NO doubt left Clinton will take California and the Democrat nomination
June 8, 2016
Hillary Clinton laid claim to the Democratic Party's presidential nomination and with it, a piece of history Tuesday night.
Speaking in Brooklyn, New York, on a night where she won the New Jersey primary, Clinton told supporters that they were witnessing a historical moment.
"We are all standing under a glass ceiling right now," she told her boisterous supporters.
"Tonight's victory is not about one person," Clinton added. "It belongs to generations of women and men who struggled and sacrificed and made this moment possible."
She had already secured the delegates and superdelegates needed for the nomination, according to tallies by the Associated Press and NBC News.
Clinton was projected to win New Jersey, New Mexico and South Dakota, with Bernie Sanders victorious in the North Dakota caucus. Voters in California and Montana also decided on Tuesday night.
President Barack Obama, her rival in the 2008 Democratic race, called Clinton to congratulate her for securing "the delegates necessary to clinch" the nomination for president.
But the president did not formally endorse Clinton. The White House says the president also called Sanders to praise him for shining a spotlight on economic inequality and energizing millions of voters.
The statement said that Sanders requested a meeting with Obama. The meeting is scheduled for Thursday at the White House.
Sanders is scheduled to speak around 1 a.m. ET.
Clinton praised Sanders for the "extraordinary" campaign and his ability to excite "millions of voters, especially young people." The former state senator and secretary of state said Sanders raised the bar on debate during the primary season for the Democrats.
She made a pitch for his supporters: "It never feels good to put our heart into a cause or a candidate you believe in and come up short ... But as we look ahead to the battle that awaits, let's remember all that unites us."
Clinton then turned her attention the presumptive Republican nominee, Donald Trump.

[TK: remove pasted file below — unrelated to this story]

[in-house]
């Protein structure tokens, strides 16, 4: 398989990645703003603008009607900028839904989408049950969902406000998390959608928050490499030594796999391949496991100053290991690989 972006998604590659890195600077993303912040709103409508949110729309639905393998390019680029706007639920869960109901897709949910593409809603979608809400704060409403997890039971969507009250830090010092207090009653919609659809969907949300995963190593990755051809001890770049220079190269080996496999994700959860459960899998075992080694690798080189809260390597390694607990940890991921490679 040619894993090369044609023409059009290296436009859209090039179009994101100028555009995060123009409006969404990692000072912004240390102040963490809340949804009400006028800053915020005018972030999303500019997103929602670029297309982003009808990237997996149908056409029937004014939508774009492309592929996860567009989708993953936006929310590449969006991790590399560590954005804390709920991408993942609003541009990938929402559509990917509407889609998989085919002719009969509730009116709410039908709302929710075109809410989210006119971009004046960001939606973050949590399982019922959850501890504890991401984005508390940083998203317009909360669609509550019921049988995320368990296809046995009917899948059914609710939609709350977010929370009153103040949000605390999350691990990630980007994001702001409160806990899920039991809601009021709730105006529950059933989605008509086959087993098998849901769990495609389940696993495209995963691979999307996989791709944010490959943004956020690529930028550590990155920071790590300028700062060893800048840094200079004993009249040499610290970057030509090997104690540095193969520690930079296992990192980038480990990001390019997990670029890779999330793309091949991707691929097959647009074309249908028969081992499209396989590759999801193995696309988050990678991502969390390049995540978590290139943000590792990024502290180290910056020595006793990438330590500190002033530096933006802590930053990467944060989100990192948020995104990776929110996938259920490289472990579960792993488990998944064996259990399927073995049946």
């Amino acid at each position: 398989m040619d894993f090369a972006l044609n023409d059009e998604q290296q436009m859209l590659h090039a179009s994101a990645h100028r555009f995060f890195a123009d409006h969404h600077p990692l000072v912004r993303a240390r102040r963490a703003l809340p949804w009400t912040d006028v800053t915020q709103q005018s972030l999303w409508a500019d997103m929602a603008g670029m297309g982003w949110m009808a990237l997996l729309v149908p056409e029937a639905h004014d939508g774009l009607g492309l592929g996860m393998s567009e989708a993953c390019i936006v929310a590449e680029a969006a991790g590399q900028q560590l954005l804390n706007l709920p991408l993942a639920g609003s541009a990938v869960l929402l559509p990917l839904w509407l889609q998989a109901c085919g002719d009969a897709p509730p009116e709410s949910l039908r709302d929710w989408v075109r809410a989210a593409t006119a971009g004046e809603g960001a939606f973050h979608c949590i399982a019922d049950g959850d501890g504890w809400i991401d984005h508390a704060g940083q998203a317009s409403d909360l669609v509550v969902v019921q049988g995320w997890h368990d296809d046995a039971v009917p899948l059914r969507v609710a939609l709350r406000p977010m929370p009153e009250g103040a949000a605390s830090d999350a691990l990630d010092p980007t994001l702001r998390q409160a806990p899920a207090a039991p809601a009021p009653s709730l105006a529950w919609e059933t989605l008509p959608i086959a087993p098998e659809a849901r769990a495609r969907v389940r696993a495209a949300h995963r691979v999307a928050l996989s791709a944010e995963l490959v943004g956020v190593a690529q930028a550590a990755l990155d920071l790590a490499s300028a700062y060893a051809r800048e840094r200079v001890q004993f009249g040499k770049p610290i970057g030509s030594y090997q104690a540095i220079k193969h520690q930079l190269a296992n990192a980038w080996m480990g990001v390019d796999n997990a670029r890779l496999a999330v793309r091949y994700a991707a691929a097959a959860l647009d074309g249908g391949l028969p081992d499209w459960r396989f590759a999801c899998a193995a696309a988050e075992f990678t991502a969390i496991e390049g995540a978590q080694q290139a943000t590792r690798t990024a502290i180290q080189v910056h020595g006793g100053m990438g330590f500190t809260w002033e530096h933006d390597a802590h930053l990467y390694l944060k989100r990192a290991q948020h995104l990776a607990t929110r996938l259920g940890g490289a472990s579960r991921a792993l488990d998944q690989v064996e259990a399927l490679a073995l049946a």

She deemed Trump "temperamentally unfit" to be president, citing his attacks on a federal judge, reporters and women.
Based on primaries and caucuses to date, Clinton has now won 1,870 delegates to Sanders' 1,568.
Her lead is bigger when including superdelegates, 2,441 to Sanders' 1,616. The number needed to secure the nomination is 2,383.
Superdelegates are able to change their vote at the convention, although the last time they were a significant factor in the party in determining the winner was in 1984.
Sen. Claire McCaskill, D-Mo., said that for Sanders "I think the math is unforgiving," as a report in the New York Times indicated that the Vermont senator could be laying off a significant number of staff on Wednesday.
Trump, too, makes appeal to Sanders' voters
In San Diego, 82-year-old Harry Backer strolled past cyclists, skateboarders and kayakers on the way to vote for Clinton. The retired teacher, who also worked in construction, said America needs a level-headed, grounded woman with world experience.
"I'm left of Bernie Sanders, but I know that she's the candidate that can possibly get something done," Backer said.
He also wanted to be part of history in making Clinton the first woman to top the ticket of a major U.S. political party.
In Albuquerque, N.M., Lucy Demir voted for Sanders.
"I like him because he's really honest," said Demir, 37. "I think he's really direct, and I appreciate how he really is trying to stay on his side of the street. I actually think some of his ideals are kind of like utopic and he's probably not going to achieve them, but I like his character."
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